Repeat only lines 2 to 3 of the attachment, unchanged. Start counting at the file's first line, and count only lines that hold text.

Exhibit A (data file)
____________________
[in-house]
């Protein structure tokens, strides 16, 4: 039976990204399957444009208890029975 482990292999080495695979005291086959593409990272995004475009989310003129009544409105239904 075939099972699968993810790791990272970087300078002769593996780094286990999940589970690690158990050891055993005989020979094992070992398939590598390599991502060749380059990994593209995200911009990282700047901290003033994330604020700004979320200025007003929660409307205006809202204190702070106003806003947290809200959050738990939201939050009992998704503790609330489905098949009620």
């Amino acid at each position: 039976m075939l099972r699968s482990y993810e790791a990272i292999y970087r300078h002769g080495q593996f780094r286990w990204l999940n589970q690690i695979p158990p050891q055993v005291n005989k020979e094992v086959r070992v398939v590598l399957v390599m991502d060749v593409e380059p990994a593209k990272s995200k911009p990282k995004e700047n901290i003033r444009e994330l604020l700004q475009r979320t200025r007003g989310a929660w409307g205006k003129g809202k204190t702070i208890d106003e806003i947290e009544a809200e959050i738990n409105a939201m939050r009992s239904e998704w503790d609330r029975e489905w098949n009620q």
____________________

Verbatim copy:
């Protein structure tokens, strides 16, 4: 039976990204399957444009208890029975 482990292999080495695979005291086959593409990272995004475009989310003129009544409105239904 075939099972699968993810790791990272970087300078002769593996780094286990999940589970690690158990050891055993005989020979094992070992398939590598390599991502060749380059990994593209995200911009990282700047901290003033994330604020700004979320200025007003929660409307205006809202204190702070106003806003947290809200959050738990939201939050009992998704503790609330489905098949009620």
């Amino acid at each position: 039976m075939l099972r699968s482990y993810e790791a990272i292999y970087r300078h002769g080495q593996f780094r286990w990204l999940n589970q690690i695979p158990p050891q055993v005291n005989k020979e094992v086959r070992v398939v590598l399957v390599m991502d060749v593409e380059p990994a593209k990272s995200k911009p990282k995004e700047n901290i003033r444009e994330l604020l700004q475009r979320t200025r007003g989310a929660w409307g205006k003129g809202k204190t702070i208890d106003e806003i947290e009544a809200e959050i738990n409105a939201m939050r009992s239904e998704w503790d609330r029975e489905w098949n009620q």